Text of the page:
Driftwood and rock formations can further enhance the natural feel and provide additional territories and hiding spots. Filtration should be efficient but not too strong to avoid excessive water current which the angelfish dislike.

Lighting Requirements

Angelfish prefer subdued lighting, which mimics their natural Amazonian habitat where dense canopy often filters light. Using adjustable LED aquarium lights can allow hobbyists to control the intensity and even simulate a day-night cycle. Floating plants can also help diffuse the light, providing the dim environment angelfish appreciate.


Angelfish thrive in slightly acidic to neutral pH levels. A range of 6.5 to 7.5 is ideal. Regular monitoring and adjustments using natural buffers can help maintain the desired pH level.


A tropical species, angelfish require warm water temperatures between 74°F and 82°F (23°C – 28°C). Consistency is key; sudden temperature fluctuations can stress the fish.

Water Parameters

Soft to moderately hard water is best for angelfish. The water hardness should ideally be between 3-8 dKH. Regular water changes, typically 25-30% every week or two, can help maintain optimal water quality.

Disease Potential

Like all aquarium fish, angelfish are susceptible to various diseases, including ich, fin rot, and fungal infections. Regular observation, maintaining optimal water parameters, and quarantine of new fish can help prevent the outbreak and spread of diseases.

Food & Diet

Angelfish are omnivores, meaning they consume both plant and animal matter. In the wild, their diet comprises small invertebrates and plant matter. In the aquarium, a mix of high-quality flake food, live or frozen brine shrimp, bloodworms, and occasional vegetable matter will keep them healthy and vibrant.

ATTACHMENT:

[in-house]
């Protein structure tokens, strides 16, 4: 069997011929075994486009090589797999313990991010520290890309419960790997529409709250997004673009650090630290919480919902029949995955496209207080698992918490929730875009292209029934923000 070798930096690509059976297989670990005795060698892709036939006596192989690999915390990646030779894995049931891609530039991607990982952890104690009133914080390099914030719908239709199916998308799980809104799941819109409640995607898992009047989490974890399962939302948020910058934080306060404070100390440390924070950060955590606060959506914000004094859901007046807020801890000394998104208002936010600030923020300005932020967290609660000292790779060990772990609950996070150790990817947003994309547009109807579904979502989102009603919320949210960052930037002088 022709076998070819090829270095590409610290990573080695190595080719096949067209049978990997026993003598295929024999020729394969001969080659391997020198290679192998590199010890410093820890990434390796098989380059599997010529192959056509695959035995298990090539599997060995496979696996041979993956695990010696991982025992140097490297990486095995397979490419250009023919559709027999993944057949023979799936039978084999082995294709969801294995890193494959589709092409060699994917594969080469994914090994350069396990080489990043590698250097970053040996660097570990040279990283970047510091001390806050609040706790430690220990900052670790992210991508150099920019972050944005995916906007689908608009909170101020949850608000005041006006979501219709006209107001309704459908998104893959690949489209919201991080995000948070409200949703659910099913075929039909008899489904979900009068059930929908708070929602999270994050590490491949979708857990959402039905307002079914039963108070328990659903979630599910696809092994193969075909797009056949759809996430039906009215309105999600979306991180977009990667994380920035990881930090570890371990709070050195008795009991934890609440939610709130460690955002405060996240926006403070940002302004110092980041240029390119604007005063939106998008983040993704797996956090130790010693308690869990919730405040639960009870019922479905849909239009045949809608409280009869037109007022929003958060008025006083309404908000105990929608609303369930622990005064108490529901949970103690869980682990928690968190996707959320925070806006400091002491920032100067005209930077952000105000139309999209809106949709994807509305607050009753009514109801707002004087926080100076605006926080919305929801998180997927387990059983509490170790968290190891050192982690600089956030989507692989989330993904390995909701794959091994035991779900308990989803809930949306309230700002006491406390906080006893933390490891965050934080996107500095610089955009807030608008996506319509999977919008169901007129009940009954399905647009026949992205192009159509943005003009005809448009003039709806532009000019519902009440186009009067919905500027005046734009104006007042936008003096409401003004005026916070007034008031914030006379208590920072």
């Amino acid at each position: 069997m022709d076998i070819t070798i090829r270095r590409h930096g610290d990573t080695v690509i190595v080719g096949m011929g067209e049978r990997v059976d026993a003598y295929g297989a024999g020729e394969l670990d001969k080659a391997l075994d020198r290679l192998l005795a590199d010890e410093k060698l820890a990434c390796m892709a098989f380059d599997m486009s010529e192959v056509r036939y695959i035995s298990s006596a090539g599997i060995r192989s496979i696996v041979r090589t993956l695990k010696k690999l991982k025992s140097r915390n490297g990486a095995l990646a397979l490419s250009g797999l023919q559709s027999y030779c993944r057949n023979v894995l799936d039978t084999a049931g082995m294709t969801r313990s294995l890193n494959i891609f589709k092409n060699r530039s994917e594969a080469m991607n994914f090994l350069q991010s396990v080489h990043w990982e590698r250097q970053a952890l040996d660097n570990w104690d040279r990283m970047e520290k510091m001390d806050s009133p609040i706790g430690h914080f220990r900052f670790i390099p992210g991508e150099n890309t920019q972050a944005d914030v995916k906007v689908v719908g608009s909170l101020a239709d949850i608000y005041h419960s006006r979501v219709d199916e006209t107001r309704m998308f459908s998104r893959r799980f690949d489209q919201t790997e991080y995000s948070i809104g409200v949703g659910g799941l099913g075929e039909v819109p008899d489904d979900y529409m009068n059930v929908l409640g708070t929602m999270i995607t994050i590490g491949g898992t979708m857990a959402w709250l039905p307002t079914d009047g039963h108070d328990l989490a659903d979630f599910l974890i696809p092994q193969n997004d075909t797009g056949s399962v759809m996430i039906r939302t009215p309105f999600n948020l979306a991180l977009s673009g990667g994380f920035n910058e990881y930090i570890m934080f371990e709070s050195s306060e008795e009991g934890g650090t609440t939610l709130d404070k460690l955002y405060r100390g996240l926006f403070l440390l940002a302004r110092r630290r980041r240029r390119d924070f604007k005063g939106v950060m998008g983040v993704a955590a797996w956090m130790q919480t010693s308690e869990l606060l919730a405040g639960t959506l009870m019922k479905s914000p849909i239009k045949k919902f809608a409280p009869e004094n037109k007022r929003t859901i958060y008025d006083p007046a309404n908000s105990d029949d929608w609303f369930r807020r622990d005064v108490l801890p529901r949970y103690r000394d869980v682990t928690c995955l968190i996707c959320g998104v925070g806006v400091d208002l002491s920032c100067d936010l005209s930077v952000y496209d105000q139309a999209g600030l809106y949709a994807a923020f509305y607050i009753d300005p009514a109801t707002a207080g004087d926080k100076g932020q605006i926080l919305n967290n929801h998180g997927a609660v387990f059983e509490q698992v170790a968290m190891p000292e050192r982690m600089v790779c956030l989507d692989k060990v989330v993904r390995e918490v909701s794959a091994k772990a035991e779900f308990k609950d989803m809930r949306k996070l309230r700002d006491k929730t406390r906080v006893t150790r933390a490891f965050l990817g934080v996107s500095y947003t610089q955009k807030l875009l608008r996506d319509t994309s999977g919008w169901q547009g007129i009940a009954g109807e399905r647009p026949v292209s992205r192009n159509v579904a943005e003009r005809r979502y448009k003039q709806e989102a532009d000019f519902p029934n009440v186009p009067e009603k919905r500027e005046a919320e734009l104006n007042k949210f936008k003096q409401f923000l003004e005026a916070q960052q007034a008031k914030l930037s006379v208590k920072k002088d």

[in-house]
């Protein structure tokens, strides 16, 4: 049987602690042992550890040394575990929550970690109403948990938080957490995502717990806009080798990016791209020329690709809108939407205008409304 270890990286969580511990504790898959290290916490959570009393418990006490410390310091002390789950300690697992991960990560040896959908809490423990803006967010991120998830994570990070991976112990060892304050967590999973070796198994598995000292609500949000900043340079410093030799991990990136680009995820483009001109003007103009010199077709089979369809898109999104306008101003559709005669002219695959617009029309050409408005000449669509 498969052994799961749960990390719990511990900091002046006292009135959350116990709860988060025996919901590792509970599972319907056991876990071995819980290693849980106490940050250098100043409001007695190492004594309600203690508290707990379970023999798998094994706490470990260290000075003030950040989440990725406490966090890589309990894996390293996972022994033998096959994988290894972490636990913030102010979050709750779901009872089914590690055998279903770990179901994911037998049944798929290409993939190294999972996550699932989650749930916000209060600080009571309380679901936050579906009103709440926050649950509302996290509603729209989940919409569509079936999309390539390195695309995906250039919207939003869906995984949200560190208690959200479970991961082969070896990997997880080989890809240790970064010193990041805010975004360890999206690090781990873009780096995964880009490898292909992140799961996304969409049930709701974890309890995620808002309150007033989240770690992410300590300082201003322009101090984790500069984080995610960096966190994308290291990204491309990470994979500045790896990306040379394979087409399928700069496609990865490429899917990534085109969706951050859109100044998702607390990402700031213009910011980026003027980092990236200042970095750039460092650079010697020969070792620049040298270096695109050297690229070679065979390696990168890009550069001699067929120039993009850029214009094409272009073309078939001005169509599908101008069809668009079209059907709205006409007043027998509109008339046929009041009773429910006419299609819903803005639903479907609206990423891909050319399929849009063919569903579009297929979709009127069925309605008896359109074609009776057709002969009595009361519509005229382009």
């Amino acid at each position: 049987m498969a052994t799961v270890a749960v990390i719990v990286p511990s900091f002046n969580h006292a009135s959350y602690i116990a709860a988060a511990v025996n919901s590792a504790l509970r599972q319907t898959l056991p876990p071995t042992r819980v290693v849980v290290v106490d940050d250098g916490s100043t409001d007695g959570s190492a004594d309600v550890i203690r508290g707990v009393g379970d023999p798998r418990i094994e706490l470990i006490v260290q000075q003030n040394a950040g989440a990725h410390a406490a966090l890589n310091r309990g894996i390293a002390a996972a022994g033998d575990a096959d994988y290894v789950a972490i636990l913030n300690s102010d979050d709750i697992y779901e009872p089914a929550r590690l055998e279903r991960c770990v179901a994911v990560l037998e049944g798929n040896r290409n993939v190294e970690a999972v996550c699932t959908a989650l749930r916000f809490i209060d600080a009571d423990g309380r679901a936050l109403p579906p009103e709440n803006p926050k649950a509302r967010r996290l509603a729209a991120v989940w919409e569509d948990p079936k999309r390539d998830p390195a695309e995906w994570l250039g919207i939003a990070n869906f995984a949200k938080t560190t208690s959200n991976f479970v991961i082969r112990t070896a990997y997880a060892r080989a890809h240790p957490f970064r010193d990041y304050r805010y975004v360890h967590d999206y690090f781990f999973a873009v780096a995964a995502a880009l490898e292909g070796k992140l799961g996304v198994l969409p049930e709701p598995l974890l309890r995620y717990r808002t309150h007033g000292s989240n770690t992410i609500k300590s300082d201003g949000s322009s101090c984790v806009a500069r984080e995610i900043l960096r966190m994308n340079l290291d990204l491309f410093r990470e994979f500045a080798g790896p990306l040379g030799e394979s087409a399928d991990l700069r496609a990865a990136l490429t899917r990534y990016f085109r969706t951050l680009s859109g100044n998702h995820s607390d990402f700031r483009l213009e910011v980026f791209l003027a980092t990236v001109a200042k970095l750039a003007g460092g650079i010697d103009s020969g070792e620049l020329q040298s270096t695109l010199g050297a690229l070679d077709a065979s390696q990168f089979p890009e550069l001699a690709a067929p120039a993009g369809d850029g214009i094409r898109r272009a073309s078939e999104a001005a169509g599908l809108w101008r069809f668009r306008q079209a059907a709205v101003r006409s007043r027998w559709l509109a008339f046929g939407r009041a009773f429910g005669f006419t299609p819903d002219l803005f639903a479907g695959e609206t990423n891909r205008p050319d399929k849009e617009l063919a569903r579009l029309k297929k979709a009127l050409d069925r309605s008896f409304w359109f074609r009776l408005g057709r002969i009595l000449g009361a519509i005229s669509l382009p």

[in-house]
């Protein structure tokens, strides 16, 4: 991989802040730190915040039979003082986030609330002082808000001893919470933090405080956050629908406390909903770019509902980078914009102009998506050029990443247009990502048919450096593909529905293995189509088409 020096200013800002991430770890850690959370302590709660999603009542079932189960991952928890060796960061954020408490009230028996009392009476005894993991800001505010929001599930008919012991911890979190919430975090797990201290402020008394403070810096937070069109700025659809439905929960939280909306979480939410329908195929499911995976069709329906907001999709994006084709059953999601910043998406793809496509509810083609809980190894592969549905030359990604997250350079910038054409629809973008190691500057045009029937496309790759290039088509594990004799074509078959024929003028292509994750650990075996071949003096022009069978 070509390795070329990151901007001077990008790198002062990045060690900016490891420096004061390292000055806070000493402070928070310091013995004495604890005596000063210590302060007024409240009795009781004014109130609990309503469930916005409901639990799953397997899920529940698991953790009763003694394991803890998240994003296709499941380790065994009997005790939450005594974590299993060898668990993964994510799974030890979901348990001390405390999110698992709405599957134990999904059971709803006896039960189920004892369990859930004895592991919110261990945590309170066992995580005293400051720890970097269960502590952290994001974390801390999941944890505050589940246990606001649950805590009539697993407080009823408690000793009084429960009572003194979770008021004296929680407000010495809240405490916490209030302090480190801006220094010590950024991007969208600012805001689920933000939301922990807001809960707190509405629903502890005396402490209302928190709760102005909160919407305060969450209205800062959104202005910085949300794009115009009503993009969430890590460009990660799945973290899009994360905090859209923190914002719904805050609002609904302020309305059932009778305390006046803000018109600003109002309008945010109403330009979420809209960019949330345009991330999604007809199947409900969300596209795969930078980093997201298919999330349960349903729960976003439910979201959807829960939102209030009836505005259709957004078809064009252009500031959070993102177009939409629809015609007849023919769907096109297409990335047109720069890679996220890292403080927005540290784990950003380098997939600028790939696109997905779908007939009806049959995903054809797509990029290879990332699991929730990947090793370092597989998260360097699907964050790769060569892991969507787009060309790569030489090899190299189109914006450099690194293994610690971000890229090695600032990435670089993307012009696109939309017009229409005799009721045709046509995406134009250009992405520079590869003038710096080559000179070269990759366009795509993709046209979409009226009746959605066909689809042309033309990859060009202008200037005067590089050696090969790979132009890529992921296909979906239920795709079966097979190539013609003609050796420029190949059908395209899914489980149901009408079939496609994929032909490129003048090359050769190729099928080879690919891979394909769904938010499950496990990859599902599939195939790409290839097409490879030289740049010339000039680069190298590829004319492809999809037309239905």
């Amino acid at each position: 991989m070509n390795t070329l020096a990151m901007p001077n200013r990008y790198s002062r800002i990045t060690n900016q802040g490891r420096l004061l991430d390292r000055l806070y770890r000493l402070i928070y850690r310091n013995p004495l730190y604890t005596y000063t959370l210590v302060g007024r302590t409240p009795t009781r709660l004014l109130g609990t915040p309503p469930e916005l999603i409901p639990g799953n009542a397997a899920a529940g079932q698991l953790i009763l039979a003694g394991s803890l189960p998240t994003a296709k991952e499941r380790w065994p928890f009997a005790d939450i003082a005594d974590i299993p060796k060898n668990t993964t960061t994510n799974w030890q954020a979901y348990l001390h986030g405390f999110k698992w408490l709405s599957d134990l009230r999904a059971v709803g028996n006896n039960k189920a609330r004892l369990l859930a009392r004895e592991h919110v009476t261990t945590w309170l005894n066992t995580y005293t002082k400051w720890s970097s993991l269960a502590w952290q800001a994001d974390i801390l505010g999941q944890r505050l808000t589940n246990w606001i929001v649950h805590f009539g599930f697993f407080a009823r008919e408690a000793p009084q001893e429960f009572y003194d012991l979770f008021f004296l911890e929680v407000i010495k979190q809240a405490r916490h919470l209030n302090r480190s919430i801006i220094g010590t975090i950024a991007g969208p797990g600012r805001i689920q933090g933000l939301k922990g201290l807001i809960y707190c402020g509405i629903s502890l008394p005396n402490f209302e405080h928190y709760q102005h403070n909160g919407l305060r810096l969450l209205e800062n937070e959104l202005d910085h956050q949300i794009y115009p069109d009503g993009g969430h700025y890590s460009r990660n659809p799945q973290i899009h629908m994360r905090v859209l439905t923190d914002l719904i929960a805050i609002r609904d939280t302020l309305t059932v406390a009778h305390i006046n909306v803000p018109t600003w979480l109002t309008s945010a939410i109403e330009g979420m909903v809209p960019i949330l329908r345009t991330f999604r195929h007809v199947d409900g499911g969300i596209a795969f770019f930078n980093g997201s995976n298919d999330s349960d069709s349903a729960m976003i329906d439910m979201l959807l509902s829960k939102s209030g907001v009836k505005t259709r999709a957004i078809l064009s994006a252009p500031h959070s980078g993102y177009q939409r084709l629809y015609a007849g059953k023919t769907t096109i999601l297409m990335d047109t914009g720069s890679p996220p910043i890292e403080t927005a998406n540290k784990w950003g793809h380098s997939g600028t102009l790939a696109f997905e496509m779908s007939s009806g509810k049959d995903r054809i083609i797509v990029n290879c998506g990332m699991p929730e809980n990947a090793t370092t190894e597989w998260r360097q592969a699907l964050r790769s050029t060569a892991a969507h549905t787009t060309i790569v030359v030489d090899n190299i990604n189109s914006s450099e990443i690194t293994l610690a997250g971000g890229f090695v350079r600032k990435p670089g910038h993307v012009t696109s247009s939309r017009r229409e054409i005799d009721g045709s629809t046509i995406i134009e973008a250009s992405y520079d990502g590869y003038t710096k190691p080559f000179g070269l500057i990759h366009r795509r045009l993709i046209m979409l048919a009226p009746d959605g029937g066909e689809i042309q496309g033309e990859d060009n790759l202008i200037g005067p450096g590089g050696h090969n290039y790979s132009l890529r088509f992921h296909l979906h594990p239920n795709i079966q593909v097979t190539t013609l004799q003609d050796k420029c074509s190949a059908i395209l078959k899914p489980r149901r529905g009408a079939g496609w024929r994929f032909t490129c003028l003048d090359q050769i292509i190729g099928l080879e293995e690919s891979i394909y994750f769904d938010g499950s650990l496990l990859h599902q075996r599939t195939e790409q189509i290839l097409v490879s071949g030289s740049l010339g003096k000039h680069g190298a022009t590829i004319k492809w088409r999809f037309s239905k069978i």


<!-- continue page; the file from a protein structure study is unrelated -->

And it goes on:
Behavior and Temperament

While angelfish are generally peaceful, they can exhibit territorial behavior, especially during breeding. They tend to swim in the mid-to-upper regions of the tank. As cichlids, they have more personality than some other fish and can recognize their caregivers, often swimming to the front of the tank during feeding times or when their primary caregiver approaches.

Tank Mates

Choosing the right tank mates is crucial. Compatible companions include larger tetras, rasboras, mollies, and some types of barbs. It’s best to avoid very small fish, as they can become a snack for the angelfish. Similarly, overly aggressive fish can stress or harm the angelfish.


Angelfish breeding can be both rewarding and challenging. Once a pair forms, they become quite territorial, often choosing a broad leaf or vertical surface to lay their eggs. The parents usually tend to their eggs, fanning them and guarding against intruders. After a few days, the eggs hatch, and the fry begin their journey.

Angelfish FAQs (Frequently Asked Questions)